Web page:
What happens if your landlord passes away?
You can stay if the landlord decides to honor or extend your lease.
If, on the other hand, your new landlord decides to start over and cancels your lease, you might have to find another home to live.
For Jane Sayner, 75, the answer was none of these.
Jane Sayner has lived in St. Albans, Melbourne, Australia, for almost twenty years.
She rented a two-bedroom flat from St. Albans multimillionaire John Perrett for AUD$250 a week.
Ever since moving into the house, she has been paying the same amount.
Jane had put in 25 years at her previous employment before deciding she could no longer work there.
She has rent to pay, so she doesn’t even want to think about returning back.
She is thankfully spared.
Jane must have been relieved that the house was now hers, even though she was grieved by John’s passing.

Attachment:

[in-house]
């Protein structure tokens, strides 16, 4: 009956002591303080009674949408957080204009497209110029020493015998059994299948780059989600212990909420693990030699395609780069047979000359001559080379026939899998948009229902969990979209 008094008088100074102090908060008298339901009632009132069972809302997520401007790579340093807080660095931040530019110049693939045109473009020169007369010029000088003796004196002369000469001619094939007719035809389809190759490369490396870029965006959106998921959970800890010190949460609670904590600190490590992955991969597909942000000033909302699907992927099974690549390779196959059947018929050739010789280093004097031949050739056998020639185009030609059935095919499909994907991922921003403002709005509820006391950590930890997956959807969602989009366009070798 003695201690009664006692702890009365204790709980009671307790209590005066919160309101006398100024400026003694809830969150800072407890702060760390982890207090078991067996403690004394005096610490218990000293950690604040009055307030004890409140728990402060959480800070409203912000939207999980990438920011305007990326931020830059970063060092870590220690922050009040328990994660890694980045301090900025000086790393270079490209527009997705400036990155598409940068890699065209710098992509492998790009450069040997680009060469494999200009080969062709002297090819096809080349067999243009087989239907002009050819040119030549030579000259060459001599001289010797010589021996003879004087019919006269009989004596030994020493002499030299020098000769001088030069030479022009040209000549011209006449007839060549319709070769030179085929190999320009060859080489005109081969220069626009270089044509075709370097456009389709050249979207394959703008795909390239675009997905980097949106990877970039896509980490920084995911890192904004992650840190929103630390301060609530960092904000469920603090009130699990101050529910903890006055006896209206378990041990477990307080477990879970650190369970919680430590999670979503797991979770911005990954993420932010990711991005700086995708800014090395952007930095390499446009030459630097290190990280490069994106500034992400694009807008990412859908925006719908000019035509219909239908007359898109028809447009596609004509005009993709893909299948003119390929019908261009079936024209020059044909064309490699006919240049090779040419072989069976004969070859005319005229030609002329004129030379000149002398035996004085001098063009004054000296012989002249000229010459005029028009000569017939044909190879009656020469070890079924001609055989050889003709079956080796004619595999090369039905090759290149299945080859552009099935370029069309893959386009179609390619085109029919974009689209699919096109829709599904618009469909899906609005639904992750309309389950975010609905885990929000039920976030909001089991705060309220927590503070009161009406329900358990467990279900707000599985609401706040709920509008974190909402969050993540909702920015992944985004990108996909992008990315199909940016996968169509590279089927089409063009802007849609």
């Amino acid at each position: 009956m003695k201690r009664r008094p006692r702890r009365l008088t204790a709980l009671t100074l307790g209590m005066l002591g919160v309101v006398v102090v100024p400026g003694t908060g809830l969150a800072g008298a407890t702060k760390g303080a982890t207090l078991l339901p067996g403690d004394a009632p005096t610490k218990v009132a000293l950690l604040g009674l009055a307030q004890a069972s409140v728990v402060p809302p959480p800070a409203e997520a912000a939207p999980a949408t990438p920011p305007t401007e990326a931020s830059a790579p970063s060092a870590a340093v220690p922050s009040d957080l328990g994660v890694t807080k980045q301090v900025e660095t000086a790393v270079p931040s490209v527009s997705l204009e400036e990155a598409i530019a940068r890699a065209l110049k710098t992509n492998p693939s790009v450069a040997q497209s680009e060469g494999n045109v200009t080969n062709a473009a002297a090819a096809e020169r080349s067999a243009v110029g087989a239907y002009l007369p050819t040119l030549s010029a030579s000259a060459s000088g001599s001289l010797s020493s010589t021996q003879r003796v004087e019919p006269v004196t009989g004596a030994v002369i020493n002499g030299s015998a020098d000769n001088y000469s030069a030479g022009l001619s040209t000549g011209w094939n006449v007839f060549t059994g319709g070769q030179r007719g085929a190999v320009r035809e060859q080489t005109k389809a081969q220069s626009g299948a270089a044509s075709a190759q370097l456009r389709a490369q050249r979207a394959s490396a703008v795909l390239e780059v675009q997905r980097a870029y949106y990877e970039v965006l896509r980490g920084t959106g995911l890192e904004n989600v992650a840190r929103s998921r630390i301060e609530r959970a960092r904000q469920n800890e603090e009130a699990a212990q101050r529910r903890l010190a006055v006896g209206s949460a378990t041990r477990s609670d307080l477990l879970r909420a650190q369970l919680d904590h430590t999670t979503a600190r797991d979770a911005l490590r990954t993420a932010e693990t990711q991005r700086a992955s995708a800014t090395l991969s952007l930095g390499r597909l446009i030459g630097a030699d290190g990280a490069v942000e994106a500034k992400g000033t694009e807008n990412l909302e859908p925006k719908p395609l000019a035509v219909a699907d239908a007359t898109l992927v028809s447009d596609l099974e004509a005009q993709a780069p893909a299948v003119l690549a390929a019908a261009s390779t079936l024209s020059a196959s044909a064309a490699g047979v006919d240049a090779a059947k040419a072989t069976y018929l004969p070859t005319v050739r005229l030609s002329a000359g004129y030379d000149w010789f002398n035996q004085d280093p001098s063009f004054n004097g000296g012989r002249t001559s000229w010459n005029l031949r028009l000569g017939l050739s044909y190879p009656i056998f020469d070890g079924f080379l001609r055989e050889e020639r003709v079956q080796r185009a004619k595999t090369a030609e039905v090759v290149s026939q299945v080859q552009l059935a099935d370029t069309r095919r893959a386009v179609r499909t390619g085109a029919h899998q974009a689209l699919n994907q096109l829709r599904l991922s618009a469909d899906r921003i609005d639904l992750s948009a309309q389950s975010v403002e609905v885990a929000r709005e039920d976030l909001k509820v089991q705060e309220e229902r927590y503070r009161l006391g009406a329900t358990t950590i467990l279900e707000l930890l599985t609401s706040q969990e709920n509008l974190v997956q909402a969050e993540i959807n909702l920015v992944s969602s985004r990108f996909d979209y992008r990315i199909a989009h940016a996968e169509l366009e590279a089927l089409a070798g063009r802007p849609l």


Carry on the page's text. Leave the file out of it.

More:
Since moving in more than 20 years ago, she has surely added comfort to the area.
I took care of this home as though it were my own. There was no garden at the back when I moved here. I planted a lot of plants and flowers while I was living here, and they are still here today,” Jane said.
John encouraged Jane to make the apartment feel more like home rather than becoming upset.
He also brought his father’s old pots, which Jane might use to cultivate additional plants.
Without a doubt, John and Jane were friends rather than merely landlord and renter.
John would tell Jane about his father after they had been talking for approximately an hour.
Sometimes she would cook for him, too.
Not only was John childless and unmarried, but he was also raised by himself.
Given that Jane had showed him friendship, it made sense for him to offer her the unit.
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